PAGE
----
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Now for Something Completely Different !

Yesterday, in response to a request for somwhere new [has to be a circular walk with a pub], three of Slow But Sure met at Ivychurch on Romney Marsh. The plan was to use a triangle of footpaths, but it proved rather sticky, so we used the very quiet lanes instead. It was misty and raining initially.

Birds were limited in this intensively farmed area, but we started with 3 Yellowhammers at the church [we recorded 3 at each of the flagged sites, so 9] and 10 Redwings, later 60 Fieldfares in the gloom. There were quite a lot of birds around Honeychild Farm, notably 80 Collared Doves, also 40 Stock Doves and 200 Common Gulls. On our return to the church a Greenfinch was singing and we saw four-worthy of mention because I saw only one in the last quarter of 2018 in East Sussex...

After a wet walk of over 8 miles we found The Bell very welcoming !


East Guldeford Levels

 A quick look from Fairlight Cliffs first thing revealed a Great Skua sitting on the sea, then I headed off to EGL, which has been pretty quiet of late.

It seemed as this might continue, as the first part of the usual circular walk was amost birdless, but things improved as I approached Moneypenny with a site first-a Little Grebe-in one of the ditches. There were lots of birds in a damp field near the lake, I counted 37 Corn Buntings, 15 Reed Buntings , 25 Tree Sparrows and 80 Skylarks. Plenty of waders too with 300 Golden Plovers, 400 Lapwings and 21 Curlews on the Camber edge of the levels. Finally a Little Owl called near Camber Farmhouse, a new site for me.

On the way home I stopped to check the geese at the west end of Pett Level; 25 Whitefronts were with the Greylags, looking good in bright sunshine.


From the Clifftop

It has been pretty quiet here of late, the last good bird being a Great Skua on 16th. However today was a better day-starting with the impressive Lunar Eclipse at around 0400. This quite quickly plunged our brightly lit bedroom into darkness.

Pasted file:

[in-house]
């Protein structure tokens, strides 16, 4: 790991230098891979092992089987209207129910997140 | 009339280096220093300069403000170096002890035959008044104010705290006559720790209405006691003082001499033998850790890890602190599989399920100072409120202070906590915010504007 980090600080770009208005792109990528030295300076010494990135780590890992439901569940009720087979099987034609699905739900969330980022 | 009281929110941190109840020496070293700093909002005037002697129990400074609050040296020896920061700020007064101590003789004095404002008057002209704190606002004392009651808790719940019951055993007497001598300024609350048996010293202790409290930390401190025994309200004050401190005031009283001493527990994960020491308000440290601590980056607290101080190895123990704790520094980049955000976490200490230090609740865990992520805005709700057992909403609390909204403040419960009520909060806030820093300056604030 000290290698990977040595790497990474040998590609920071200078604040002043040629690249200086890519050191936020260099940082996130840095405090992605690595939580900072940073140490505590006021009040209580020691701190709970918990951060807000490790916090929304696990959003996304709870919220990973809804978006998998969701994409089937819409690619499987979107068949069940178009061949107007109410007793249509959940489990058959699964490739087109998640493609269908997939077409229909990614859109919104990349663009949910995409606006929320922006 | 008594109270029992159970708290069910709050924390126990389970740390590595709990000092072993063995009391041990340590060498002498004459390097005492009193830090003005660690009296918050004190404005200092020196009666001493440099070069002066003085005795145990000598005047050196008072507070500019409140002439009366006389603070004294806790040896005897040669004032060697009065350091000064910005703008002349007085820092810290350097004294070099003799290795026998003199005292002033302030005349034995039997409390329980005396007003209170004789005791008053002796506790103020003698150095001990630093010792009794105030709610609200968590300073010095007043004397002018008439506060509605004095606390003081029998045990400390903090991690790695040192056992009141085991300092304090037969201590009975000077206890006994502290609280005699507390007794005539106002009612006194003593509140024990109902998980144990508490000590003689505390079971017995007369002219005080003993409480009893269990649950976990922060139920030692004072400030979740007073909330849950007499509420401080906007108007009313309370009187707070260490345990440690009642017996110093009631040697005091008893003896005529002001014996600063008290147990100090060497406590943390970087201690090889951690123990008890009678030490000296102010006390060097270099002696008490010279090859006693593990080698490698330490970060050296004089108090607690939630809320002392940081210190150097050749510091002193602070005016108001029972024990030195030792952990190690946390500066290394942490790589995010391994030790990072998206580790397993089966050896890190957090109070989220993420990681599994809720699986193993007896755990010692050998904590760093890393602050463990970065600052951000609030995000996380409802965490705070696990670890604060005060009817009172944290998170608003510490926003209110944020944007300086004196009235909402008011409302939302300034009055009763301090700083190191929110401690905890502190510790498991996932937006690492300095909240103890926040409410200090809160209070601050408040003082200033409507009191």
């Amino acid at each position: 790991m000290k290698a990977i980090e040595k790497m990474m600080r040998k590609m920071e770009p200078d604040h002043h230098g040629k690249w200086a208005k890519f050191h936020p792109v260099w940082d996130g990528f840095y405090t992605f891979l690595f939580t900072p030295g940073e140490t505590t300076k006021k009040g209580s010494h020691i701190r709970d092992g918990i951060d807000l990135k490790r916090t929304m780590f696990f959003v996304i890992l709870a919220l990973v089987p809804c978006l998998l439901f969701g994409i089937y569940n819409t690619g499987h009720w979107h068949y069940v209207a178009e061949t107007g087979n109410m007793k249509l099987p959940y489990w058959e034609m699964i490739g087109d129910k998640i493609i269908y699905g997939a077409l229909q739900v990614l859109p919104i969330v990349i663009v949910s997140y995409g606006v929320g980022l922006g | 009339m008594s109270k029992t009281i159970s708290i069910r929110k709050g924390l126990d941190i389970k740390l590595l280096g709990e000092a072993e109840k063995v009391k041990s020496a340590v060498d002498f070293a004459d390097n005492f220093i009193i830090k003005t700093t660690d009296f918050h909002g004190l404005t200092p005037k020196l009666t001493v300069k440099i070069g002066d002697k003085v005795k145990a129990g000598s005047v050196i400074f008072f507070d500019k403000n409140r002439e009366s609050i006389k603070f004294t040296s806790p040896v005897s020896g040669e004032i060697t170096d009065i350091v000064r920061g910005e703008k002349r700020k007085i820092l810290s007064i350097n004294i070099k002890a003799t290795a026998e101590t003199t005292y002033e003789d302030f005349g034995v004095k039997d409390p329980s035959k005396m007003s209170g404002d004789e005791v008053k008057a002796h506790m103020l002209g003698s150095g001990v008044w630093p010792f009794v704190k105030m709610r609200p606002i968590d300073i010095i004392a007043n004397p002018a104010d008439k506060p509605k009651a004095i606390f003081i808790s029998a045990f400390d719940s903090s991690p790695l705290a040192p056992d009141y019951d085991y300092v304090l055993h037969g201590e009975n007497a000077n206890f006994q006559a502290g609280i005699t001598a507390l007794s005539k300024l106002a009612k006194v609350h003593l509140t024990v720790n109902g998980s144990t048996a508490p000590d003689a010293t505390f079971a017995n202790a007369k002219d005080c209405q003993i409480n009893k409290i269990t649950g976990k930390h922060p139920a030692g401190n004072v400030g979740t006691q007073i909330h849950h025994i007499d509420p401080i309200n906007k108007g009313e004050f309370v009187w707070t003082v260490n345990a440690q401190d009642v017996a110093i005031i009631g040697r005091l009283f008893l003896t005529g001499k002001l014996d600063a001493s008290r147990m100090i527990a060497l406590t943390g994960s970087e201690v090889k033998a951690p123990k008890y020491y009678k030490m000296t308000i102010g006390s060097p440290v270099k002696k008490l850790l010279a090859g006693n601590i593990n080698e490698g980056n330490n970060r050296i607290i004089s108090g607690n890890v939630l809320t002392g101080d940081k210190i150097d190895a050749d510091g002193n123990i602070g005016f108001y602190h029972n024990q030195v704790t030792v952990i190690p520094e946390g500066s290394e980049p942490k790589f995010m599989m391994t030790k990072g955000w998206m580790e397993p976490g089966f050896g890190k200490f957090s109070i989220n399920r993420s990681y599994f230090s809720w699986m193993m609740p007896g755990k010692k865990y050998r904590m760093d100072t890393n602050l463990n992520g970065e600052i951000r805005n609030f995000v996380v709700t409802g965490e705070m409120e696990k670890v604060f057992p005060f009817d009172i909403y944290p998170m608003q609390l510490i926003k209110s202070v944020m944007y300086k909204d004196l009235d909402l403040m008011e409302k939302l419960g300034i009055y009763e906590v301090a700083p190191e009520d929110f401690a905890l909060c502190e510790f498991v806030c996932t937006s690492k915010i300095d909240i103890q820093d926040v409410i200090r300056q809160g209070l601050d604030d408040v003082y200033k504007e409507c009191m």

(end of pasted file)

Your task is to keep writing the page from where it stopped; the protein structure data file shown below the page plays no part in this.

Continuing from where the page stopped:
Seawatching this morning produced my highest count of Red-throated Divers for over two years: 119 east between 0745 and 0830, also 45 auks, 7 Kittiwakes and 2 Scoters and just 9 Gannets east. These are just local feeding movements rather than migration, however a purposeful line of 30 Brent Geese going east would be the first indication of spring departure, which gets going early in the year-last year I first noted this here on Jan 24th.

It was a beautiful day, staying light long enough for an evening seawatch too: 1600-1630 : 164  auks and one Kittiwake, west this time, no Divers or Gannets.


Rubbish Walk

We will be having our monthly beach clean this Wednesday 23rd January, starting at 10am at the Rye Harbour car park. Do come along and help to remove some of the litter if you can, whilst enjoying a stroll on the beach with a chat and a look at the wildlife. Wrap up warm, forecast looks chilly!

Our monthly beach cleans are on the fourth Wednesday of every month except December.


Rye Harbour

Highlight yesterday were the three twite on Flat Beach Level, seen briefly opposite the red-roofed hut mid-morning. These birds are pretty mobile with lots of potential feeding sites so a bit of patience is probably required for a successful  'twitch'! On Long Pit at least two black-necked grebe were spotted, along with around 200 pochard (it seems to be a good winter for this species) and goldeneye, while a quick sea watch turned up around 150 dunlin, 35 grey plover, six red-throated diver, four brent goose and a gannet. Finally, a visit to the viewpoint at dusk added marsh harrier, peregrine, great white egret, kingfisher and a flock of 15 fieldfare to the days list.